What about the informed user's attention level? The Court of Justice agreed that the informed user was not the well-informed and reasonably observant and circumspect average consumer who normally perceives a design as a whole and does not proceed to analyse its various details. Nor is he an expert or specialist capable of observing in detail the minimal differences that may exist between the two designs. Further,
"...  the qualifier ‘informed’ suggests that, without being a designer or a technical expert, the user knows the various designs which exist in the sector concerned, possesses a certain degree of knowledge with regard to the features which those designs normally include, and, as a result of his interest in the products concerned, shows a relatively high degree of attention when he uses them".
Bearing this in mind, the General Court had not erred in its finding.

The IPKat notes that the decision appears to be well received by the design community in Europe. It contains no surprises, except for Merpel who cannot conceive how a system that takes the best part of a decade from start to finish when determining whether a pog design is entitled to Community design protection can serve the best interests of the innovative and creative industries which, we are told with increasing frequency, depend upon design protection in order to encourage and protect investment in a cruel world of copyists.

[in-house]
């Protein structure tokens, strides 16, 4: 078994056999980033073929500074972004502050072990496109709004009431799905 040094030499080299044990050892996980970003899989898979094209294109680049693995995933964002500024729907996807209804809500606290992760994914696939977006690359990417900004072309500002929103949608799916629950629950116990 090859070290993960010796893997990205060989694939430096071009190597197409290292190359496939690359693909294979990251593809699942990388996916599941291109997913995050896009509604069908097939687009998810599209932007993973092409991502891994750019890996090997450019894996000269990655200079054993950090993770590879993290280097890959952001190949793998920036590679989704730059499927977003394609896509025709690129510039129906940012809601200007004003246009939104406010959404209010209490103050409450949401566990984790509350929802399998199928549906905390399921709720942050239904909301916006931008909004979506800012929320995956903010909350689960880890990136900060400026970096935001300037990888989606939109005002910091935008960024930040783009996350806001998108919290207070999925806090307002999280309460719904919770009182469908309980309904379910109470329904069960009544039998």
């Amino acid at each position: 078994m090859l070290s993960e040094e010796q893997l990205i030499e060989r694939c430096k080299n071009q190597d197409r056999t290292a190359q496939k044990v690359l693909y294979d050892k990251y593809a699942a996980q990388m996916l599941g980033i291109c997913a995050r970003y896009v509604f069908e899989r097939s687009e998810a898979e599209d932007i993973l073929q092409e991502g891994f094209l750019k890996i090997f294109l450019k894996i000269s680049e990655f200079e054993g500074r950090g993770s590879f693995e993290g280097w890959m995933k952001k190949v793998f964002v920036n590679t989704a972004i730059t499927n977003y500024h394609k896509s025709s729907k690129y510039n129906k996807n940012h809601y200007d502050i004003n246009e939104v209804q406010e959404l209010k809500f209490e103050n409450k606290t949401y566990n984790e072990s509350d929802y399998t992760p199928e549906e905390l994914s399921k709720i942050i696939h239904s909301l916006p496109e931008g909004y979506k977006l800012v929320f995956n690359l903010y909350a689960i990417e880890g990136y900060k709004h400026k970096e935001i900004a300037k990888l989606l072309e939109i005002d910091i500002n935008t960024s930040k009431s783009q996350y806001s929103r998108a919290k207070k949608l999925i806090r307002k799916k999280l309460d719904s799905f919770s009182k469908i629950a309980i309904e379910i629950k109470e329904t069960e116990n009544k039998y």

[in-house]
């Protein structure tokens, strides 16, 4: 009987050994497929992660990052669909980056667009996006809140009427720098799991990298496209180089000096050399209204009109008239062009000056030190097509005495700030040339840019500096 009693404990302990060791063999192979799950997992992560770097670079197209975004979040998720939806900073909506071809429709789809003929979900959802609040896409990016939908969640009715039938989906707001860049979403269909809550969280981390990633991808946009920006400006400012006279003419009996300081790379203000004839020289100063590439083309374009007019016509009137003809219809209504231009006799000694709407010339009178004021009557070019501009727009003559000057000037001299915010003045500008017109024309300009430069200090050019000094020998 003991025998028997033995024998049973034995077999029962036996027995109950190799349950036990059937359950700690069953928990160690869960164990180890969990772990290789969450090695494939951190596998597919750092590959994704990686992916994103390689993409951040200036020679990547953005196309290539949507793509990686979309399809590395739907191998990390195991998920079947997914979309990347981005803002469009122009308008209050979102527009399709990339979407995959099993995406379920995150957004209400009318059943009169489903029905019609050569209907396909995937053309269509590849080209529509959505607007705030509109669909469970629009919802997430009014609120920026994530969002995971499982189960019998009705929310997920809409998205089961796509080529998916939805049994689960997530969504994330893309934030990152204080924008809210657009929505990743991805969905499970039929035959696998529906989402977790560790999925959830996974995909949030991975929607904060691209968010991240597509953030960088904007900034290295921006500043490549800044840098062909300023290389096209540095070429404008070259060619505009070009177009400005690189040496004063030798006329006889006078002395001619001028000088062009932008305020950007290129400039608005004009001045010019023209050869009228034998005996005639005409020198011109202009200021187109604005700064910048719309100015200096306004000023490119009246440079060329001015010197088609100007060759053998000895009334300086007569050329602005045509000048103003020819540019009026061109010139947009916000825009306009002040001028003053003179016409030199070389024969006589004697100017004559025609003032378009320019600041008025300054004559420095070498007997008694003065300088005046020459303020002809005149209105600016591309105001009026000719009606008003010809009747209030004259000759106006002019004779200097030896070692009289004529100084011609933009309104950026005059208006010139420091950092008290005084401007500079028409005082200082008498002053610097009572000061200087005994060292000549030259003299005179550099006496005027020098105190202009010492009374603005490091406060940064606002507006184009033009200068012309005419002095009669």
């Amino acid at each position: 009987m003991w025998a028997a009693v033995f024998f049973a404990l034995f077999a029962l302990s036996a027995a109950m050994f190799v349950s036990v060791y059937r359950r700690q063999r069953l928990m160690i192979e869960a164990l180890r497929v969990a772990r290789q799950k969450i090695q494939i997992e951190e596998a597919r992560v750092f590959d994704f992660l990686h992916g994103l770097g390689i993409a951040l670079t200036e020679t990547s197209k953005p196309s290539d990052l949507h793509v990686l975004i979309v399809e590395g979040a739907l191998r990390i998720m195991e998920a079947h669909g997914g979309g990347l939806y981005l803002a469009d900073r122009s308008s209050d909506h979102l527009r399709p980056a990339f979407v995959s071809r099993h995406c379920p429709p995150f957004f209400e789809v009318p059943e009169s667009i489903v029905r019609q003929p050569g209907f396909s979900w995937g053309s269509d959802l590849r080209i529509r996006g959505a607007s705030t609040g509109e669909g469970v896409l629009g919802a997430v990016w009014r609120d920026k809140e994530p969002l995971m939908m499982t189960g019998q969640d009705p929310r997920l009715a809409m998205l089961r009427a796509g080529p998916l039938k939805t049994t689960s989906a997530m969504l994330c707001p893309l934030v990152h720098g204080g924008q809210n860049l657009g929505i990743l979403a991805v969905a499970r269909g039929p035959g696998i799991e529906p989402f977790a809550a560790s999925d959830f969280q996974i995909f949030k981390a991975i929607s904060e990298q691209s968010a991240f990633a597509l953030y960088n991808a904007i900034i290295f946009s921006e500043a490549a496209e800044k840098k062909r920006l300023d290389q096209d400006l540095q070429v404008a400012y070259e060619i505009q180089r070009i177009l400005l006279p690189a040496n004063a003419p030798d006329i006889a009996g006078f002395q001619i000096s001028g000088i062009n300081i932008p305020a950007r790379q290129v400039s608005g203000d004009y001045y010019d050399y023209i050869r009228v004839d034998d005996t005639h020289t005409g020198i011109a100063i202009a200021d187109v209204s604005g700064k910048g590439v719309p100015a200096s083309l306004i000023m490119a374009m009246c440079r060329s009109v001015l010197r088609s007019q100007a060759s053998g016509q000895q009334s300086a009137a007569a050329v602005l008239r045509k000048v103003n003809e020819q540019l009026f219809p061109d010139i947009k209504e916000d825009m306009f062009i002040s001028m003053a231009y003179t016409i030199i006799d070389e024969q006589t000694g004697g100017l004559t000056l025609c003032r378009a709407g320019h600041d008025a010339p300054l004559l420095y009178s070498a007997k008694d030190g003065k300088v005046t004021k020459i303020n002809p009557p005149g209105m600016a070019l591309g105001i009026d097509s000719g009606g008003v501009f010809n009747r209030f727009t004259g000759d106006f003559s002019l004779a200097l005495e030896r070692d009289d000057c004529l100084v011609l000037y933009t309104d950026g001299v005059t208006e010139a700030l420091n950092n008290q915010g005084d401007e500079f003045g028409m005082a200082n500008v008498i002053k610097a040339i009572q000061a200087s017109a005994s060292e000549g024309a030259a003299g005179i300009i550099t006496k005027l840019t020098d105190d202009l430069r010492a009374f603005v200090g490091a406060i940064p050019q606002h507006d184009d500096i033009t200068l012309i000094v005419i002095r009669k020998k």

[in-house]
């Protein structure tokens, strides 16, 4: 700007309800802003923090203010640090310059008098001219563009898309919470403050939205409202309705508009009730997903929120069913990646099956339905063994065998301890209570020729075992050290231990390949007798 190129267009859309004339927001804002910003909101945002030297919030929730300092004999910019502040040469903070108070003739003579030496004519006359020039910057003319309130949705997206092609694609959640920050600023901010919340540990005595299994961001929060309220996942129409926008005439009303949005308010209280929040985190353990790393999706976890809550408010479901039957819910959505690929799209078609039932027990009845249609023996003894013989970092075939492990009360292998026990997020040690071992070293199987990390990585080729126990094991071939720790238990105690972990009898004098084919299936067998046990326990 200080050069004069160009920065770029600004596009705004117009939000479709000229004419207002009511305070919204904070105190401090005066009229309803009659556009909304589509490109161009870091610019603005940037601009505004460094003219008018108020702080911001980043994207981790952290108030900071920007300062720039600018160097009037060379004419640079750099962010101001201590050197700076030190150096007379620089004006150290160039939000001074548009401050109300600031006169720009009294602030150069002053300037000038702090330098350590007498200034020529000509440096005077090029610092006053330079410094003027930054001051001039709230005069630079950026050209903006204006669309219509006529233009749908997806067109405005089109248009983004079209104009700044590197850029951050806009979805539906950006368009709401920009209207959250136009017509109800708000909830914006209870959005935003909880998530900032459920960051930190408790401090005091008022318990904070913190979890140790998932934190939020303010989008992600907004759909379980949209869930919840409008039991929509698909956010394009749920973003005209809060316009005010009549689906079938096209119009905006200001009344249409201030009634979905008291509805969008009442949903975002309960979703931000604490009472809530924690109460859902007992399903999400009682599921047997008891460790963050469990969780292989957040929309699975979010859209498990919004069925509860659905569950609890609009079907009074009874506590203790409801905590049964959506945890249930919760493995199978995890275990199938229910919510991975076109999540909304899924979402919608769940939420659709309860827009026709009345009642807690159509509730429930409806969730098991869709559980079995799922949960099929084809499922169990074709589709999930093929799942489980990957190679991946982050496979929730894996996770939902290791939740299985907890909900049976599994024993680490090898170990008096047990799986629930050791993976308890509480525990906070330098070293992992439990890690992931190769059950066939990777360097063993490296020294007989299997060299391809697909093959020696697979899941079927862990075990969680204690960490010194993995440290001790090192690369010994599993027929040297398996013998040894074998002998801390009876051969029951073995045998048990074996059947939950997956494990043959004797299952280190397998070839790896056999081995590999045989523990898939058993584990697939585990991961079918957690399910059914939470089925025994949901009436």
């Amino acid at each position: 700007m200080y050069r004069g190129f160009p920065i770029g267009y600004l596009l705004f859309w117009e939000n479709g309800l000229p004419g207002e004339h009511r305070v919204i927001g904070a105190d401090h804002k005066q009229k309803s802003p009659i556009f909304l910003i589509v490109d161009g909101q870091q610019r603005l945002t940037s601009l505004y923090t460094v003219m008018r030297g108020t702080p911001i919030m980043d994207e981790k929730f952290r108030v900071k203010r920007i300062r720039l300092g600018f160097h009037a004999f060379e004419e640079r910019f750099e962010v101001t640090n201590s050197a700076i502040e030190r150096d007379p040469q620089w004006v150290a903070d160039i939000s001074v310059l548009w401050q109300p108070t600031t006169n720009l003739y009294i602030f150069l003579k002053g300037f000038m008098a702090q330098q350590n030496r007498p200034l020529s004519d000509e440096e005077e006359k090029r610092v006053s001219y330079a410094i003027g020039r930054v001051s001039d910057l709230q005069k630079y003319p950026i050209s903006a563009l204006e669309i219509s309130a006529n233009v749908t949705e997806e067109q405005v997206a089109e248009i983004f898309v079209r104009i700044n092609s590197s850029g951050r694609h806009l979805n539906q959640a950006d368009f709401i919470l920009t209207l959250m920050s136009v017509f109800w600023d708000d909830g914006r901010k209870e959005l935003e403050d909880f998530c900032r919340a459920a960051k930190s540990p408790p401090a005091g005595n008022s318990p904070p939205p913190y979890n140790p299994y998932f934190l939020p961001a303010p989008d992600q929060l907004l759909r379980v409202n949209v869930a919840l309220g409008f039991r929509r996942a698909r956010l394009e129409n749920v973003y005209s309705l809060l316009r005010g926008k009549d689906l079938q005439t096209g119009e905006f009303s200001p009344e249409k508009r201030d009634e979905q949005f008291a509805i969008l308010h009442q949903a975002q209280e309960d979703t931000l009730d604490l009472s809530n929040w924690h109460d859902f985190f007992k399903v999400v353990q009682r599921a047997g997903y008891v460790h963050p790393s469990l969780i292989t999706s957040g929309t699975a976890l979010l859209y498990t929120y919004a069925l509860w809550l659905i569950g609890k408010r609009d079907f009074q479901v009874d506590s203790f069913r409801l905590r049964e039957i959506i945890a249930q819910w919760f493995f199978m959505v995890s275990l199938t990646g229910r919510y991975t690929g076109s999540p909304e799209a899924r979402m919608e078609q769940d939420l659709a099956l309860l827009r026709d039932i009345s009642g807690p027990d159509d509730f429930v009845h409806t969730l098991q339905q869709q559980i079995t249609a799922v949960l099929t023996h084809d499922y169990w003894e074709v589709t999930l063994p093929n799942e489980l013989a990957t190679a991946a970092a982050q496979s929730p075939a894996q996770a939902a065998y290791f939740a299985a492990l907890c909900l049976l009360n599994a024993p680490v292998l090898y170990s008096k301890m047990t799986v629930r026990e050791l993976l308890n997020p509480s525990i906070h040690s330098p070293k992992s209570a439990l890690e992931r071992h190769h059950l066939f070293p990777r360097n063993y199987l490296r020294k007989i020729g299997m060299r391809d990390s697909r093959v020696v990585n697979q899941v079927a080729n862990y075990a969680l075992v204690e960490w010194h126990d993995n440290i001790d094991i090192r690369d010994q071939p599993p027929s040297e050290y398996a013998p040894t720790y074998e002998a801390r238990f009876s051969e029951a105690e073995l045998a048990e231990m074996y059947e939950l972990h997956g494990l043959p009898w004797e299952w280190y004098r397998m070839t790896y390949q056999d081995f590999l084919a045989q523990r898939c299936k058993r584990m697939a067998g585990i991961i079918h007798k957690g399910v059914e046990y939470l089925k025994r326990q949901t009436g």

More on pogs here
Tazos here; tasers here

3 comments:

Anonymous said...

Neither shape is curious, it is determined by the technical requirement that you do not want your bottle to leak. I cannot understand how a design registration can be obtained under those circumstances. It is distincly a "must fit" situation.

George Brock-Nannestad

Anonymous said...

@George: Pogs are not bottle tops.

Tom Broadhurst said...

I like this judgment for the line up of our legal fictional friends in IP:- from Trade Mark's average consumer to Patent's person skilled in the art (the sectoral expert) with the Design's informed user lying in between these two. I wonder what these three characters might be discussing?